Authorized Activities with Iran
The Department of Treasury, Office of Foreign Assets Control (OFAC) broadly regulates and restricts transactions with embargoed countries including certain academic collaborations and exchange of research materials and equipment. The most comprehensive controls apply to: Cuba, Iran, North Korea, Sudan and Syria. The regulations are country specific. This overview of selected prohibited transactions and exemptions focuses on OFAC regulations regarding transactions with Iran, specifically the Iranian Transactions and Sanctions Regulations (31 CFR Part 560).
Penalties can apply to the individual, the institution or both. Criminal penalties may result in fines of up to $1 million per violation and up to 20 years in jail for natural persons. Civil penalties may also be imposed, in an amount up to $250,000 or an amount equal to twice the amount that is the basis of the violation.
Who this applies to
OFAC regulations apply to U.S. persons. The term United States person means any United States citizen, permanent resident alien, entity organized under the laws of the United States (including foreign branches), or any person in the United States. See 31 CFR §560.314.
The regulations apply to United States citizens and permanent residents wherever located, and to foreign nationals located inside the United States (and in some cases, to foreign nationals outside the U.S. See 31 CFR §560.205 and 560.420).
Impact of Iranian Nuclear Agreement
U.S. sanctions relief under the Iranian Nuclear Agreement is limited to certain categories of secondary sanctions applicable to non-U.S. individuals and entities. Broadly speaking, U.S. primary sanctions of Iran, applicable to U.S. persons, will remain. Limited sanctions relief includes, via license, sale of commercial passenger aircraft, related parts and services, and importation into the U.S. of Iranian-origin carpets and foodstuffs. Secondary sanctions relief focuses on financial, energy, and other industries.
OFAC’s website provides information about the Iran Sanctions program, including sanctions brochures, advisories, and Frequently Asked Questions, which can be found at: http://www.treasury.gov/resource-center/sanctions/Programs/pages/iran.aspx
Sanctions against Iran prohibit the import of goods and services from Iran and the export of goods, technology, or services to Iran. Anything that you take with you to Iran is considered an export under the regulations. “Services” is broadly construed to mean providing anything of value, even if no money is exchanged.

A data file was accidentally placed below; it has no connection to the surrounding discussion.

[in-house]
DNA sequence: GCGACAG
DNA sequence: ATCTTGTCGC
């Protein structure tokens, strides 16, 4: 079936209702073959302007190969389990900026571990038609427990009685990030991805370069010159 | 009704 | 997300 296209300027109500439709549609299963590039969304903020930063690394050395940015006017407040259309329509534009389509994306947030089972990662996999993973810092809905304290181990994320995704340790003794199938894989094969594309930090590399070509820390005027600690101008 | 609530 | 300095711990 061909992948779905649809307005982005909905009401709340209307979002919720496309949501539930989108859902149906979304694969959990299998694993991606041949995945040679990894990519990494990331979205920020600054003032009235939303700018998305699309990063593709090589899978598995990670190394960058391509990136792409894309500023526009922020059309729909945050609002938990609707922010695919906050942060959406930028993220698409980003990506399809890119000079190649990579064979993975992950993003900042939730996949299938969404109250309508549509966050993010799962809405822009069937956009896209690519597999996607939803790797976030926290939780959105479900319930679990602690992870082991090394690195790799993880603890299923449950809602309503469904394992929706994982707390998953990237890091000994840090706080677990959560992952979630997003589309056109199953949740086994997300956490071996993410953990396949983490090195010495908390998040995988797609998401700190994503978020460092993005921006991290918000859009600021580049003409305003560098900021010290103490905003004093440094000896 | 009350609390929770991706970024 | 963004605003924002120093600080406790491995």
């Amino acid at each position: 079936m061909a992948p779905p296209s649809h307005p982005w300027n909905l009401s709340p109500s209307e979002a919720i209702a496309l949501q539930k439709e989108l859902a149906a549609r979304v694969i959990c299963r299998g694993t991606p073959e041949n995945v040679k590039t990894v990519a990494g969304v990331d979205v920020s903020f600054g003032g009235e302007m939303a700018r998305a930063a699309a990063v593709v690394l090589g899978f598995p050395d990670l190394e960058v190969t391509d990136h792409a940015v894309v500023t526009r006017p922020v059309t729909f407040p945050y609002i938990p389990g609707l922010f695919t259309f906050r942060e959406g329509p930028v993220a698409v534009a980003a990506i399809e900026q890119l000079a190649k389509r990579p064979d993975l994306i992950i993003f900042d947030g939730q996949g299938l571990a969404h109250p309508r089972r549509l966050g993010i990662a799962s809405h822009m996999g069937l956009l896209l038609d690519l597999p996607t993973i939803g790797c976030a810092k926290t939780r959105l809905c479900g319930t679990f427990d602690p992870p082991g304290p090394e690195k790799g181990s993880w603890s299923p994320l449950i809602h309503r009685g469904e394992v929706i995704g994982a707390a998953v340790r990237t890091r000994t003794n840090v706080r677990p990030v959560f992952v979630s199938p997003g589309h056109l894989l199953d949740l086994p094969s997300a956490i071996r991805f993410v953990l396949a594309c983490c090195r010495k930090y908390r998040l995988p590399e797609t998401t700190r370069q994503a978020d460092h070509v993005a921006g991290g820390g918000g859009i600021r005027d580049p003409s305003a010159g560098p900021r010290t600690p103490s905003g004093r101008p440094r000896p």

Examples of prohibited services include:
- Attending a conference in Iran
- Providing technical assistance to an Iranian national in Iran or an Iranian institution
- Providing unpublished data or research results to a person or institution in Iran
- Teaching or lecturing as a guest of an institution in Iran
- Conducting surveys and interviews inside Iran
While travel to Iran is not prohibited, most university activity that would potentially take place while in Iran is likely to require a Specific License from the Office of Foreign Assets Control. The Export Compliance Officer makes determinations about license applicability. Applications for Specific Licenses should be made at least 6 months before the activity begins and before travel arrangements are made.
Exemptions to the Prohibited Transactions
Exemptions to the sanctions include (but are not limited to) the importation or exportation of information or informational materials, peer review and publishing activities, personal communications, travel, and certain academic exchanges and educational services. The applicability of exemptions must be reviewed and approved by the Office of Export Control as each exemption has specific requirements that must be satisfied.
Travel to and activities within Iran will be reviewed and approved by the Office of Export Control, in conjunction with the Office of International Education, where appropriate. Pursuant to Accounts Payable Policy, failure to submit a timely Travel Authority prior to traveling to Iran may result in denial of the reimbursement claim. For more information visit the Export Control Website.